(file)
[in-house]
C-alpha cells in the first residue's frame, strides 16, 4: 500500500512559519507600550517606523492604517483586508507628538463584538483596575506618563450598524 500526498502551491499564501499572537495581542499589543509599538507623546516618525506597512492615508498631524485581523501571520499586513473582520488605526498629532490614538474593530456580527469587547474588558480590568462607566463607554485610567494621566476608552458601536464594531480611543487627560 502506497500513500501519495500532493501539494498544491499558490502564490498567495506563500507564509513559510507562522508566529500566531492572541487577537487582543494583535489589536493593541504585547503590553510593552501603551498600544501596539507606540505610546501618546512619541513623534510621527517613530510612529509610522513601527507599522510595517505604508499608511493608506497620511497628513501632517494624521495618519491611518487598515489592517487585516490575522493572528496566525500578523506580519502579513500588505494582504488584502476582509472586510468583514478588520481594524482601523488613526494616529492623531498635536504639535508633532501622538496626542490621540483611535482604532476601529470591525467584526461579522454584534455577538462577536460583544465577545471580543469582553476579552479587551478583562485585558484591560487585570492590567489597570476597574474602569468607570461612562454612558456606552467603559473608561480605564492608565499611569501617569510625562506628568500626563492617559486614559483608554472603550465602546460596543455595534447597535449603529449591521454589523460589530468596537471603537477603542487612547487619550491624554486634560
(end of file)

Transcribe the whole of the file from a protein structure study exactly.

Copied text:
[in-house]
C-alpha cells in the first residue's frame, strides 16, 4: 500500500512559519507600550517606523492604517483586508507628538463584538483596575506618563450598524 500526498502551491499564501499572537495581542499589543509599538507623546516618525506597512492615508498631524485581523501571520499586513473582520488605526498629532490614538474593530456580527469587547474588558480590568462607566463607554485610567494621566476608552458601536464594531480611543487627560 502506497500513500501519495500532493501539494498544491499558490502564490498567495506563500507564509513559510507562522508566529500566531492572541487577537487582543494583535489589536493593541504585547503590553510593552501603551498600544501596539507606540505610546501618546512619541513623534510621527517613530510612529509610522513601527507599522510595517505604508499608511493608506497620511497628513501632517494624521495618519491611518487598515489592517487585516490575522493572528496566525500578523506580519502579513500588505494582504488584502476582509472586510468583514478588520481594524482601523488613526494616529492623531498635536504639535508633532501622538496626542490621540483611535482604532476601529470591525467584526461579522454584534455577538462577536460583544465577545471580543469582553476579552479587551478583562485585558484591560487585570492590567489597570476597574474602569468607570461612562454612558456606552467603559473608561480605564492608565499611569501617569510625562506628568500626563492617559486614559483608554472603550465602546460596543455595534447597535449603529449591521454589523460589530468596537471603537477603542487612547487619550491624554486634560